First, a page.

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Courtesy of Brandon Presser.
Turns out Europe is a lot closer than we thought -- in the form of nine small volcanic outcrops that seem lost in the middle of the Atlantic. Formed by the cataclysmic collision of three tectonic plates, and decorated by Portuguese seafarers in the 1400s, the Azores dazzle visitors like a strange European version of Hawaii.
Sao Miguel, the archipelago's largest island, is primely positioned for short escapes from North America--it's just four and a half hours from Boston--and offers visitors a multitude of earthly anomalies carved out by eons of geological activity. Case in point: Sete Cidades, a hulking crater filled with glittering emerald lakes.
Hike the perimeter of the caldera and then soothe your feet at the steaming baths of Furnas. The thermal water pools--tinted ochre color due to the deposits of natural iron -- at the Terra Nostra Garden (ParqueTerraNostra.com) have been a functioning spa for almost 300 years.
Black sand beaches, resembling crushed Oreo cookies, ring around the island as well; the best of them are located on the north coast near Ribeira Grande and the island's top stay, Santa Barbara Eco-Beach Resort (SantaBarbaraAzores.com), situated on a quiet strand of unadulterated oceanfront.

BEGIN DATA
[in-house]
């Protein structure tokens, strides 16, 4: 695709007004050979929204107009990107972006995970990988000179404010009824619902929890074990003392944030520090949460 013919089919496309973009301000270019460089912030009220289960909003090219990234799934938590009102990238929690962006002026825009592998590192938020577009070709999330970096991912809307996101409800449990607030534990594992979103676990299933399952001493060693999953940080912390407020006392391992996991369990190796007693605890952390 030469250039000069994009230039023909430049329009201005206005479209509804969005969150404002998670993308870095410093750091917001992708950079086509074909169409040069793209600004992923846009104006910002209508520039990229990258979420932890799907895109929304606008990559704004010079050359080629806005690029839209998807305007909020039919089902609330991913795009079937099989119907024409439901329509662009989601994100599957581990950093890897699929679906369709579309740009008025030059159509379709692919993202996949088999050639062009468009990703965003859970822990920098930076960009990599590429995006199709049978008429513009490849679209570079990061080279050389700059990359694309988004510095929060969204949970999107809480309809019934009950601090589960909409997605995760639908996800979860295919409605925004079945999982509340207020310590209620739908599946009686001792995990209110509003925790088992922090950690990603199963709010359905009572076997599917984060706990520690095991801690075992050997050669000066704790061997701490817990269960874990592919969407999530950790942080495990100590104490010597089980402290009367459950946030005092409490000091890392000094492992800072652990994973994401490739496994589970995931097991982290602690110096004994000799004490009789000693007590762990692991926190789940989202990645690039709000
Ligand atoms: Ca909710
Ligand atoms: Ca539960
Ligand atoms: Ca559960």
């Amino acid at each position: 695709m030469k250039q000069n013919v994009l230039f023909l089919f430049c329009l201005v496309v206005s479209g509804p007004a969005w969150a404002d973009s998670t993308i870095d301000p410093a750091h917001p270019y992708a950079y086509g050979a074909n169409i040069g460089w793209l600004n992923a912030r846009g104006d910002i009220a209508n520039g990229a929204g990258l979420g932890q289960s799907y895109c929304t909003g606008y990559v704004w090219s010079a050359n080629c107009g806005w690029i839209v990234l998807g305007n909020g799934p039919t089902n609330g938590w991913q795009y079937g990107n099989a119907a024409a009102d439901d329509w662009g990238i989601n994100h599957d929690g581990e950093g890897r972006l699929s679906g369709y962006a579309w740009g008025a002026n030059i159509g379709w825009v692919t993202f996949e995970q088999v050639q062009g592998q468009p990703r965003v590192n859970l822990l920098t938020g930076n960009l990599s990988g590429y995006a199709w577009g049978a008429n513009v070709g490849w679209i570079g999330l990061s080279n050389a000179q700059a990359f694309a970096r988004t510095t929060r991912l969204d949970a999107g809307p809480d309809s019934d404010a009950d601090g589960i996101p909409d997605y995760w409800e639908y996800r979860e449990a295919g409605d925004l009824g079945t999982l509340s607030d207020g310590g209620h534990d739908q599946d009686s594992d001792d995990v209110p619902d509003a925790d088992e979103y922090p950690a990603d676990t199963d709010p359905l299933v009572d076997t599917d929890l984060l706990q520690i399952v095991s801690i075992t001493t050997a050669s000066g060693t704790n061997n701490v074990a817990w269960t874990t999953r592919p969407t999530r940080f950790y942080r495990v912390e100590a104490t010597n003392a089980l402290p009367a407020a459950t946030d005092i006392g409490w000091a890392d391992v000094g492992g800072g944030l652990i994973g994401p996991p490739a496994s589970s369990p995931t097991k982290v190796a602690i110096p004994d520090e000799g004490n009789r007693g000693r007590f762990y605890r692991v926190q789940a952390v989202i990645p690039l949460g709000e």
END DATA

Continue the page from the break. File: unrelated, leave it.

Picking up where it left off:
Ponta Delgada, the Azores' largest town, pairs nicely with the island's natural assets. Although the Mediterranean architecture and cobbled lanes feel quaint at first, the international airport and large-container seaport have transformed what would be a sleepy outpost into a small city with bursts of cosmopolitan flair and an impressive street art scene established by the Walk & Talk program (WalkTalkAzores.org).
Tapas bars unsullied by international price gouging serve Azorean cheese and homemade chorizo with Olivia Pope-sized glasses of Verdelho. Try the fried sardines with mixed potato mash and pickled veggies at Mane Cigano (1 rua Eng Jose Cordeiro), a hole-in-the-wall so undistinguished it practically doesn't look like a restaurant at all. Or dine on the other side of the culinary spectrum at Anfiteatro Restaurante (Efth.com.pt), an upscale concept tied to the local culinary school that showcases the best of the islands through elegant prix fixe menus worthy of Michelin consideration.
A small taste of the Azores is, however, problematic -- short-staying visitors are highly prone to wanting more. Fortunately there are eight more islands to explore beyond Sao Miguel.
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